Early History of FIRST

There was a thread awhile back about old video. Here is the 2000 National Finals and some additional information about the 2000 National Champions Alliance Captain Team, 255 (no longer competes).

You tube videos:

Story as a document:

Slide set, principles of team success:


That is Awesome!!!
I remember that team 25 Claw Robot well!
So cool to see stuff BBB (back before bumpers!)

Do you by any chance still have the tapes or digitized copies of these? https://robotics.nasa.gov/first/results.html



Still exists. in it are picture archives, but I am not sure if they are still all there in regional and national scrapbook files. It would take some work if someone wants to mirror the site.

I don’t think it ever got saved in the wayback machine.

Here is an alliance snapshot:


So impressive… All on Fischer Price Motors and plastic gearboxes!!!
I couldn’t even conceive of MK4i’s and Falcons in my wildest dreams back then!
Wish there was more stuff from the late 90’s and early 2k’s floating around.
The designs seemed more divergent. Probably due to the lack of instant communication.
Each team was designing and working more or less in their own little bubble and did not get to see what others were doing until the competition…


One of the sites I stumbled across at some point is https://www.frcarchive.com/ ; they seem to be mirroring and archiving lots of vintage FIRST photos and tagging them appropriately. Definitely worth a perusal if you’re curious :slight_smile:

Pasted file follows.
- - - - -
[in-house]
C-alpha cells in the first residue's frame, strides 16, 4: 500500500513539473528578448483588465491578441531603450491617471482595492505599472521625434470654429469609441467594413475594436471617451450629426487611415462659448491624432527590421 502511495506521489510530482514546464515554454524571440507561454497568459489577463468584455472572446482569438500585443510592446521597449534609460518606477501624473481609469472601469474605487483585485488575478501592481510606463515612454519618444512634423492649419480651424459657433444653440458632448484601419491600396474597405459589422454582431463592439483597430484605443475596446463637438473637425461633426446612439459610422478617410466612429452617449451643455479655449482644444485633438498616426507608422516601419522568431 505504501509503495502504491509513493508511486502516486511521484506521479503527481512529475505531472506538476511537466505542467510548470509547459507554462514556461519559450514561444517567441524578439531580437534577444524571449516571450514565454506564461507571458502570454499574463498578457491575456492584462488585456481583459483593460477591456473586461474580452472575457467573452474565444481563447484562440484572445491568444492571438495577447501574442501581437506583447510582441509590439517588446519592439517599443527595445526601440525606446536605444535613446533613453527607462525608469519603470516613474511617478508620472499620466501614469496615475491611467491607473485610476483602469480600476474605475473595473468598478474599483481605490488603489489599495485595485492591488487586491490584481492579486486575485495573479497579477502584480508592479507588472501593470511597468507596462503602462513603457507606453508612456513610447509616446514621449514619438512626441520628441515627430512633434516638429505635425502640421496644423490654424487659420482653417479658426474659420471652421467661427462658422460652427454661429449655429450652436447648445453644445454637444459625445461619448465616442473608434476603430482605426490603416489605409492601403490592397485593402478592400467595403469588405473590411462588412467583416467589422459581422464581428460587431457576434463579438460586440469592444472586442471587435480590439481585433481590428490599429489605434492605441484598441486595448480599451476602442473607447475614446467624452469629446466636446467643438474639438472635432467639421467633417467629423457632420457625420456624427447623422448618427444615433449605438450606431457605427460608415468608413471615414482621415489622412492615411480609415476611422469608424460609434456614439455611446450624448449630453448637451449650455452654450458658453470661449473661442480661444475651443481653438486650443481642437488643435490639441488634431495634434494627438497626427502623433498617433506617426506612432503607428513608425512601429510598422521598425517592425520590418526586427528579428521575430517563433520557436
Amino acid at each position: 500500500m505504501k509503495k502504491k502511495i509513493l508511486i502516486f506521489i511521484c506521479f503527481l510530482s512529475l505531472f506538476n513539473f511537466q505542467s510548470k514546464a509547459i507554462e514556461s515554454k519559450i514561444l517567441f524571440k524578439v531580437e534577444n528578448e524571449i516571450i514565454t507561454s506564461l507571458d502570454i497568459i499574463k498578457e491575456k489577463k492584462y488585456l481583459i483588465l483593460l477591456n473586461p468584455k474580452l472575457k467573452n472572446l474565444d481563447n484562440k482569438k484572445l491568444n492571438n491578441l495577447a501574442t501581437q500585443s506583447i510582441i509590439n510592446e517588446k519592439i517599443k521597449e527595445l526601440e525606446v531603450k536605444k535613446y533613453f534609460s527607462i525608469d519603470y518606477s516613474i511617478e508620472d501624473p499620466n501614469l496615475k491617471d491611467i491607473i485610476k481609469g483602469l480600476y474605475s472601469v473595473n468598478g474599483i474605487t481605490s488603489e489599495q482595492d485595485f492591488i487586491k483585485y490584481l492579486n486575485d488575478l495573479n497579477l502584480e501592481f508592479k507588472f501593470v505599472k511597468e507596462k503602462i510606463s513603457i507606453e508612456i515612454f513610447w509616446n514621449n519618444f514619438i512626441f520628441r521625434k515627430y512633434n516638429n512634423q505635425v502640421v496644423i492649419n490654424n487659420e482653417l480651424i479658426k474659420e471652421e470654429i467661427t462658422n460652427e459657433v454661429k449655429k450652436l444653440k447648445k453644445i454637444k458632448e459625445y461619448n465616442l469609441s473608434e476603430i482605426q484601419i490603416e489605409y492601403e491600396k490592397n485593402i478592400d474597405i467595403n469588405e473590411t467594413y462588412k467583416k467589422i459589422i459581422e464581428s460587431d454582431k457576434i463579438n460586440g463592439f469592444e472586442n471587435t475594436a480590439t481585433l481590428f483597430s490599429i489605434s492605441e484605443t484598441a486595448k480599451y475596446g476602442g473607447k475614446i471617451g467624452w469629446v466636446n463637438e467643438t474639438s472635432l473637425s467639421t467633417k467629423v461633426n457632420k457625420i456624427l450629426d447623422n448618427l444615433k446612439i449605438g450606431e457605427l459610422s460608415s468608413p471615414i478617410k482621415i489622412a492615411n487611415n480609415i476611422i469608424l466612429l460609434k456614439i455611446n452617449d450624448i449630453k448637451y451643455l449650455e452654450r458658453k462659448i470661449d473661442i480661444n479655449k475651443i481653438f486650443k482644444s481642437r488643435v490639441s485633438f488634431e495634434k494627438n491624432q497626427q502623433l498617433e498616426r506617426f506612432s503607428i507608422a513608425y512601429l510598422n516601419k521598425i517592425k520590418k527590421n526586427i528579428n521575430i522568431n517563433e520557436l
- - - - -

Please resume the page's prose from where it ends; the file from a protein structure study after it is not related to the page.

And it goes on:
I’ve uploaded this clip which I couldn’t seem to find elsewhere on the internet:


Here are some of team 332 matches from 1999 champs at Epcot. 332 became 525 in 2001 after sitting out the 2000 season.

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i had a much smaller version that i found uploaded here.

Well, there were a few window motors, van door motors and drill motors in there too.

Good point about each team working in the wilderness until their first competition. My students don’t appreciate that you didn’t have a place to look and see how others were solving the problem. You just did your thing and then got to Disney to see how it compared


Ahh yes, I remember the drill motors as well.
I believe that we tried to shift the planetary gear box with a servo, but had to rebuild the constantly from accidently shifting while moving!!
I don’t remember the first yr of the Cims/Chippewa motors. Maybe 03 or 04?

I think we went to Disney 2x. It was so cool to see the variety of solutions that showed up, like 71’s walker and many others!!!

Still some amazing (outside the box) things that show up such as last yrs Jumping robot (4907), but not as varied as before!

Are you still with Team 56?
We (358 at the time) played with/against you in the 05 Philadelphia Regional.
It was before bumpers and in the finals we inadvertently tipped you and got DQ’ed. Fun times! You all had a great robot that year!!! I think it was relatively low and quick with a long telescoping arm for the tetras.


For FLL:

  • You used to have to build the mission models for the table from wood